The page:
Justice Department to meet with Boeing crash families April 24, relatives say

By David Shepardson

WASHINGTON (Reuters) – The U.S. Justice Department plans to meet with the families of the of the victims of two Boeing 737 MAX crashes that killed 346 people as the government decides whether to move ahead with a criminal case, relatives of the victims said.

Boeing won immunity from criminal prosecution as part of the $2.5 billion Justice Department agreement struck in January 2021 over a 737 MAX fraud conspiracy charge related to the plane’s flawed design. Boeing had to abide by the terms of the agreement for a three-year period that ended on Jan. 7.

Boeing declined comment.

The Justice Department is deciding whether the Jan. 5, 2024 Alaska Airlines Boeing 737 MAX 9 mid-air emergency and Boeing’s conduct breaches the agreement, which could allow the Justice Department to move forward with a criminal case against the company.

The Justice Department has until July 7 to make a decision.

The department is holding a meeting with relatives on April 24, said Michael Stumo, whose daughter was killed in the March 2019 Ethiopian Airlines 737 MAX 8 crash. “They were bludgeoned into recognizing us as victims,” Stumo said, who was invited and plans to attend the meeting.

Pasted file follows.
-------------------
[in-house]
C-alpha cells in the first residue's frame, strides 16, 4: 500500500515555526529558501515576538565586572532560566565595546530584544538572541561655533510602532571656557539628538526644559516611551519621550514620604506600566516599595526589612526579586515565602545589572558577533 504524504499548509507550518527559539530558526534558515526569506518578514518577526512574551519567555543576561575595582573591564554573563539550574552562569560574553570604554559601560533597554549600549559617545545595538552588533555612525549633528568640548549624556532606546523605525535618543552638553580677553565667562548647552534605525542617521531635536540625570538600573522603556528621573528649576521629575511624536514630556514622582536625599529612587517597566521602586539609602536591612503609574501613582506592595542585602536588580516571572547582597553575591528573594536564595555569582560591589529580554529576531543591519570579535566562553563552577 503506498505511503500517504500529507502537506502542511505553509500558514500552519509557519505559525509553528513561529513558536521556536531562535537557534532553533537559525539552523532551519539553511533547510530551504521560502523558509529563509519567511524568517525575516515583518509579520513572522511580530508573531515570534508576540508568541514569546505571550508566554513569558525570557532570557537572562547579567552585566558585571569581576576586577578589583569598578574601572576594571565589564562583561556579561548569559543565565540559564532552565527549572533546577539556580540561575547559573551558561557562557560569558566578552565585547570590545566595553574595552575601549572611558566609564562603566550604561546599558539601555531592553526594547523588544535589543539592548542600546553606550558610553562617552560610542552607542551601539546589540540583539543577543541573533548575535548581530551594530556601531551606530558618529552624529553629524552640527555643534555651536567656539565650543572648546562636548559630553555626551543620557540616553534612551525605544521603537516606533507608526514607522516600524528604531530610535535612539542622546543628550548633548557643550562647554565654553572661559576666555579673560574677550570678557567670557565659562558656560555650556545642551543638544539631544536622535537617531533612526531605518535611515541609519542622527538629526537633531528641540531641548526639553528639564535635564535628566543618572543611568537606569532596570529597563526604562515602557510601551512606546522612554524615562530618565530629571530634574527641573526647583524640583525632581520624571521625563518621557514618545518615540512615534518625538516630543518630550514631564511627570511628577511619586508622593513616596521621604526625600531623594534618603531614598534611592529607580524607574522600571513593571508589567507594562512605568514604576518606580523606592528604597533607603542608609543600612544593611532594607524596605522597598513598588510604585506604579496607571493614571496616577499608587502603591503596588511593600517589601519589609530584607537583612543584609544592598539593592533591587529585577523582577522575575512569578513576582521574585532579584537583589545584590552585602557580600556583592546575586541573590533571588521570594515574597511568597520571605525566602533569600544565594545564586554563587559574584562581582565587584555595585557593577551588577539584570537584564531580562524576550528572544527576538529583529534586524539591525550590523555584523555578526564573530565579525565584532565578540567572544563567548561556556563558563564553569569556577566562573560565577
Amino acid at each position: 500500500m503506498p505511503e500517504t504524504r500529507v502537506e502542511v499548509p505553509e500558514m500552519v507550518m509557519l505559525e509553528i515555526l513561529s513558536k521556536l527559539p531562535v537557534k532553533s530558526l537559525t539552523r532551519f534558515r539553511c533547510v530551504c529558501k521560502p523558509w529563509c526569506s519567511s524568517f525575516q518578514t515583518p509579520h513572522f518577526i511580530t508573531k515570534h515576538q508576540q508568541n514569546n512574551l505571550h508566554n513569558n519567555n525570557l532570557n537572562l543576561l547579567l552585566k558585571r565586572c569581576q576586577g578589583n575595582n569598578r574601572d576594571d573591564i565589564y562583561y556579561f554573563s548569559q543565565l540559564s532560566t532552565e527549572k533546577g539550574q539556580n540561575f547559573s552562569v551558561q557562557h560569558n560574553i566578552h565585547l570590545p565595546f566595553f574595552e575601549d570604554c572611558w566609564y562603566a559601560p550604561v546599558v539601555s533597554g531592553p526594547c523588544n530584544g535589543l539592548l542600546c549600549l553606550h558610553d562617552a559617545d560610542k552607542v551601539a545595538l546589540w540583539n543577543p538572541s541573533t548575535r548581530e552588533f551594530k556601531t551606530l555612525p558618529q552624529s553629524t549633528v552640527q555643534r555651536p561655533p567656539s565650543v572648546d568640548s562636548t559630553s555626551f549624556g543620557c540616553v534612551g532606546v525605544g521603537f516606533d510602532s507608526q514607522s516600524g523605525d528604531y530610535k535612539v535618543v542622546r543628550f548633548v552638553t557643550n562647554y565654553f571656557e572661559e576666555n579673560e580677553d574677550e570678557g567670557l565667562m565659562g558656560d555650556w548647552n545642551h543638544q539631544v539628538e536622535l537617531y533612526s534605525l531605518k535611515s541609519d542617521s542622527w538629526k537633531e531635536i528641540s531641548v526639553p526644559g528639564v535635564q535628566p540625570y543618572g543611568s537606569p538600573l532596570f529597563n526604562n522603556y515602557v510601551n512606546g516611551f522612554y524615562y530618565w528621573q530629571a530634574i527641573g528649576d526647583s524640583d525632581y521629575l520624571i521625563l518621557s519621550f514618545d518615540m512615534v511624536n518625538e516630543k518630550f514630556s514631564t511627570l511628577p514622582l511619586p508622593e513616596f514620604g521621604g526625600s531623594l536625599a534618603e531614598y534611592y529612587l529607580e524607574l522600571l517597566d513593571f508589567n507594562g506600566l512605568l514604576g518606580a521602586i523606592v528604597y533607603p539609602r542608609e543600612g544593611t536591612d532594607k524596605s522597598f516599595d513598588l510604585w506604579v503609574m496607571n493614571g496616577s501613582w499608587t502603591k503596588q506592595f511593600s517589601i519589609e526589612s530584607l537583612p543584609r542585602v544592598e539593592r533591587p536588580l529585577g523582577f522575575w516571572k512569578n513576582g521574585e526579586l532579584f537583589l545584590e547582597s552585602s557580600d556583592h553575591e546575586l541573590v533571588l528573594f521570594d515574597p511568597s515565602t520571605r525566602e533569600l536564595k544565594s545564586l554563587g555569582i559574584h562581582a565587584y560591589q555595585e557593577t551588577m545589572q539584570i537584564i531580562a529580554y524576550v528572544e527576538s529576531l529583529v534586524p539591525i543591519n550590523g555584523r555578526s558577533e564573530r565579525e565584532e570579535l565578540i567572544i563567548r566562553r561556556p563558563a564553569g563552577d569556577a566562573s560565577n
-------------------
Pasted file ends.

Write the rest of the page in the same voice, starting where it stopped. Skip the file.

The Seattle Times reported the planned meeting earlier.

The Justice Department, which declined to comment on the meeting, in 2022 updated its guidelines for notifying victims of potential crimes after relatives of those killed in Boeing 737 MAX 8 crashes in 2018 and 2019.

The relatives said their legal rights had been violated after the government had failed to meet with crash victims’ relatives before the department struck the Boeing plea deal.

Attorney General Merrick Garland met with family members in January 2022 and the department apologized after the depatment’s own victims’ rights ombudsman in 2020 “conveyed inaccurate information” to representatives of the families.

The Justice Department said in 2021 “misleading statements, half-truths, and omissions communicated by Boeing employees to the FAA impeded the government’s ability to ensure the safety of the flying public.”

Last month, the FBI told passengers on the Alaska MAX 9 that they may be victims of a crime, according to letters seen by Reuters.

The letters said the FBI has identified the passengers “as a possible victim of a crime” and that the agency is currently investigating the case but would not disclose more information on its ongoing probe.

(Reporting by David Shepardson; Editing by Aurora Ellis)


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